Grasshoppers Comics in Williston Park, Feb. 26, 2017 (Photo by Nick Spennato)
By Nick Spennato
Maybe it’s the scent that does it.
In spite of online sellers like Amazon and services like Comixology that now sell digital editions of their stock, small, locally owned comic book shops are still holding their own and, in some ways, thriving.
Chris Cregeen, a 16-year veteran clerk at 4th World Comics in Smithtown, NY, said that his customers prefer the physicality and immediacy of buying in person to the clinical, impersonal experience of buying online.
“There’s something about opening a comic, about smelling it, that people enjoy,” Cregeen said.
The comic book industry has a long and storied history, with roots in the pulp magazines of the turn of the 20th century. It’s undergone highs and lows from marketplace booms to congressional hearings. Today, the industry remains dominated by publishers Marvel and DC, the big two, alongside smaller, independent publishers such as Image and Dark Horse, all of whom are shipped exclusively by Diamond Comics Distributors.
The past 15 years have not been the best for locally owned, brick-and-mortar retailers of all sorts, not just comic-book stores. There’s been a decided increase in online sales, with over 40 percent of Americans shopping online every month, according to a Pew Research Center study. The proliferation of chain businesses has driven out out many independently owned shops, and new alternatives to physical media, in the form of digital downloads, are driving down sales.
And yet, there remain at least 15 locally owned comic book stores on Long Island alone, outnumbering even Barnes & Noble and other traditional booksellers.
According to comichron.com, a website that aggregates Diamond Comic Distributor’s sales figures, 2014 sales to retailers totaled approximately $935 million. Of that, $100 million came from digital retailers. Another $285 million from what comichron.com refers to as the “book channel,” sellers such as Barnes & Noble and Amazon, and $20 million came from newsstands. Independent comic book stores accounted for $350 million.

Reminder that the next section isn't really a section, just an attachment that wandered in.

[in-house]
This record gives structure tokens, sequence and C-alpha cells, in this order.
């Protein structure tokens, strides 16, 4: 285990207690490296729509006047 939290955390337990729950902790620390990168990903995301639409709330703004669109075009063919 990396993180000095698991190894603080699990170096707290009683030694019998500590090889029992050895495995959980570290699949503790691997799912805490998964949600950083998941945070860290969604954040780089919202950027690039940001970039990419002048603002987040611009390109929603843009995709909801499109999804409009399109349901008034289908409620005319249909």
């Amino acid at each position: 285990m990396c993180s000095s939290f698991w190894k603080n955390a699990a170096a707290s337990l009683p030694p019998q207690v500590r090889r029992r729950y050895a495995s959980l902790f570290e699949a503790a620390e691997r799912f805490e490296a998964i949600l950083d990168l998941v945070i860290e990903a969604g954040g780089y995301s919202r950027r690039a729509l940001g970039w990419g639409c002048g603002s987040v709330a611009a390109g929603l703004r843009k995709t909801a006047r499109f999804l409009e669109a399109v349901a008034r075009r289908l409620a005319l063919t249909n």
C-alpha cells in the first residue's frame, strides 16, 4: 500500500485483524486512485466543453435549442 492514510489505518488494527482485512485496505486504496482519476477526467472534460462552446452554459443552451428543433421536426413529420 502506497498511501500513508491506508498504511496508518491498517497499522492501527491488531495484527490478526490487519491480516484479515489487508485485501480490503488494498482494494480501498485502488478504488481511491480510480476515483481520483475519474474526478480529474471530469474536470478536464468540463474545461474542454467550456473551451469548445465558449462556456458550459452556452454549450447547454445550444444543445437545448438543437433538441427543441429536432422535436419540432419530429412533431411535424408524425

In 2015, total industry sales rose to over $1 billion, with digital sales hovering at around $90 million after hitting a high point of $100 million in 2014.
Part of the reason for this is innate in how the industry operates and how comic books are released. Each week a slate of new issues are released, the individually numbered 20 page works continuing the story from the previous issue. On the other hand are more long-form works like graphic novels, stories published in full without being broken up into issues, and trade paperbacks, collected editions of the individual issues.
While the large scale retailers of the “book channel” maintain a healthy advantage in the sales of long-form works, $284 million compared with $175 million at independent stores, the market for weeklies remains dominated by local stores. Peter Gong, owner of Phoenix Comics and Collectibles in Hicksville, said that credit for customers returning week after week goes to the serialization of the genre.
“Comic books are like soap operas, a new installment every two weeks or once a month,” Gong said. “People like to follow their stories.”
Comic shops have other advantages that keep people coming through the door.
There’s the bagged-and-boarded collectors market, so named for the practice of placing issues in plastic bags and on paper boards to keep them pristine. People who collect individual issues in the hopes of selling at a profit require physical, first-run copies.
There’s also the complexity of Marvel and DC’s 75 year history. Between crossovers of multiple books, reboots, relaunches and the sheer number of titles sharing a universe of continuity, the challenge of jumping into readership can seem insurmountable without the advice of someone who knows the ins and outs.
This isn’t to say that operating a comic shop is a simple task. “Ordering comics on a weekly basis is like ordering vegetables,” said John Riley, owner of Grasshoppers Comics in Williston Park. New issues that aren’t sold before the next round of comics are released are less and less likely to be sold as time goes on, meaning store owners may be forced to watch as their products spoil.
There are problems all comic book stores contend with, the weekly guessing game of what that their consumer base will actually wind up buying, the logistics of storing decades of what is essentially kindling on the off chance someone wants an Aquaman comic from the 1940s, to the simple fact that people don’t, strictly speaking, need comics.
“We’re dealing with entertainment. Luxury items, not essentials,” Gong said. “But,” he added, “there’s more to life than just the essentials.”